Today, two random thoughts about the economic crisis:
1) My first thought isn’t very original. I’ve heard many people talk this way for a long time. I just want to articulate it:
The current crisis, epicentered in the US but affecting the whole world, is universally defined - at least by economists - as a lack of consumption. The credit markets are frozen, there is no lending going on, people aren’t spending (enough) any more, hence people are losing their jobs and everything is grinding to a halt.This view is practically consensual, almost common-sensical. It is shared by “liberal” economists such as Nobel Prize winner Paul Krugman and Pulitzer Prize winning author Thomas Friedman. (I keep confusing these two guys, as both are regular New York Times columnists).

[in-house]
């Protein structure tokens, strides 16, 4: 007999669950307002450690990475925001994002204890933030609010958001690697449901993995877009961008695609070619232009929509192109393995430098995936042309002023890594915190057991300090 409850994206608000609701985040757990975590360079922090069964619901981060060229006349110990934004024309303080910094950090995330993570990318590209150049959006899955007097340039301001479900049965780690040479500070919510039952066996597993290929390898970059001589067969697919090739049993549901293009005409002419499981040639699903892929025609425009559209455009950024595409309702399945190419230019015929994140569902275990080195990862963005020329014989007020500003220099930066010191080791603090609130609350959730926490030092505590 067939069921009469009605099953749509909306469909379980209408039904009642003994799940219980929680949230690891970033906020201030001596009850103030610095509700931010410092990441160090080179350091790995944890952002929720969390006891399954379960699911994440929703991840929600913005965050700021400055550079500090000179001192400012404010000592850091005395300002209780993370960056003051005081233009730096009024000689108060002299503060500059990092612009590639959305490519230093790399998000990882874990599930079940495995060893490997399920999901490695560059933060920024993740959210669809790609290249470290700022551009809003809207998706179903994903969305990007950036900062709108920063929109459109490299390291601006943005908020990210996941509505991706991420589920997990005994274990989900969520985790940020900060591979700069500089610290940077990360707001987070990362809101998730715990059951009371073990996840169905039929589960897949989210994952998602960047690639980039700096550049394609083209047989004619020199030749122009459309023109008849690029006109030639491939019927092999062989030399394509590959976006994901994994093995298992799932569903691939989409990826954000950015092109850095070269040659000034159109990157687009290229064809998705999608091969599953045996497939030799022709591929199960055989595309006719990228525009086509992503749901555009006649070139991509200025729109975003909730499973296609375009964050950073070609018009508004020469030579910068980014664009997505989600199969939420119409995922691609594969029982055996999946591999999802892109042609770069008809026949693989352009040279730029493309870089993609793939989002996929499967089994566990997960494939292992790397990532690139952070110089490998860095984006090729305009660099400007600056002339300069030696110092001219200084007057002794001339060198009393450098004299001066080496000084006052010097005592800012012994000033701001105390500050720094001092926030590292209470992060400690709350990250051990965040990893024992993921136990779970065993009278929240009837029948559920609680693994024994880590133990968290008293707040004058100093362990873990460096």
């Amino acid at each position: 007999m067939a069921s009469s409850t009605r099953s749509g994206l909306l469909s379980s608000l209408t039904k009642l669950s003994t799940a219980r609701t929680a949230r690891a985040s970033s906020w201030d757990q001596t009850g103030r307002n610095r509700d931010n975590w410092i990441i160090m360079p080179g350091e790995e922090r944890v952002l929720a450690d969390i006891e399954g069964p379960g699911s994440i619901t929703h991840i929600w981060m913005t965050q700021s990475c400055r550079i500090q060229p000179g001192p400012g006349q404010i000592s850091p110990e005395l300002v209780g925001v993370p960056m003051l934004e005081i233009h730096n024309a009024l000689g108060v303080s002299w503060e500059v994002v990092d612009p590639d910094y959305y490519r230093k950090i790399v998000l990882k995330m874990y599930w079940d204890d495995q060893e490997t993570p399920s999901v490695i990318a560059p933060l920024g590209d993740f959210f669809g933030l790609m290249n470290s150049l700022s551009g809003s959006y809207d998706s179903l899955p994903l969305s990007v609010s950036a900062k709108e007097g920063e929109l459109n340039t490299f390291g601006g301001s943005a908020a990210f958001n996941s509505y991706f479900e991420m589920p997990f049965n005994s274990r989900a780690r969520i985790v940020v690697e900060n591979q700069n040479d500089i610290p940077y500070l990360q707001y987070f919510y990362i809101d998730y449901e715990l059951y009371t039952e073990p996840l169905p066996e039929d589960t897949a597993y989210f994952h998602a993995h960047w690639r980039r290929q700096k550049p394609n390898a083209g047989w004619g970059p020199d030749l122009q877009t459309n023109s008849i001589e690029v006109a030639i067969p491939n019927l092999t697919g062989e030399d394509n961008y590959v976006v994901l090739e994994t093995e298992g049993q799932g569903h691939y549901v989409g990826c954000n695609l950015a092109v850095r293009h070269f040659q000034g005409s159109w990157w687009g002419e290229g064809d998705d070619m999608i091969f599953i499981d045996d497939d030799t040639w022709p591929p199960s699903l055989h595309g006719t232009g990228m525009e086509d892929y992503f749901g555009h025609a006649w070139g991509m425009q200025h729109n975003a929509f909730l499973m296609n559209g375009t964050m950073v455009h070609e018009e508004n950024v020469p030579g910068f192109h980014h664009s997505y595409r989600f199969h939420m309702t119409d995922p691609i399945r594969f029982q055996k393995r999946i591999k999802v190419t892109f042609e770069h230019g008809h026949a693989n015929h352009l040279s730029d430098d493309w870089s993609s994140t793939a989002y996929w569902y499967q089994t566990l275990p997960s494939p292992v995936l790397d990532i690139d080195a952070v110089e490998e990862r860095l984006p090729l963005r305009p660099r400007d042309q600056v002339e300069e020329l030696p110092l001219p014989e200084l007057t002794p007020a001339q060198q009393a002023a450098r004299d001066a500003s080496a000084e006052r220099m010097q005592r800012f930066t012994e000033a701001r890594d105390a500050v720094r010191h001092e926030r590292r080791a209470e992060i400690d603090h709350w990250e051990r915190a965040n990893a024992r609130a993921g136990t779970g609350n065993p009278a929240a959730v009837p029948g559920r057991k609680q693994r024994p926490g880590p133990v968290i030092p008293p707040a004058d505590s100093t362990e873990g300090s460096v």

Both the lame-duck Republican administration (Paulsen, Bush) and the incoming Obama administration also agree - at least about the ends, if not the means: stimulate, stimulate, stimulate. While the fat cats want to “stimulate” banks, Obama wants to stimulate the people, through public works, etc. Both agree that there needs to be more money in circulation, more money spent.
In sum, Capitalism reigns supreme - at least the Keynesian variety, which says that you revive the economy by pumping money into the consumer sector (or something like that, if I remember Robert Heilbroner correctly) So, whether you go “demand” side, as the Keynesians want, or supply side, as the discredited Reaganites prefer, they both agree that the economy must resume growing. I suppose most economists would agree that for mature economies such as America and Europe, it would be healthy to return to a growth rate of, say, 3% or 4% (For countries such as China and India, it’s a different matter. Economists expect such countries to continue to grow at rates around 10%).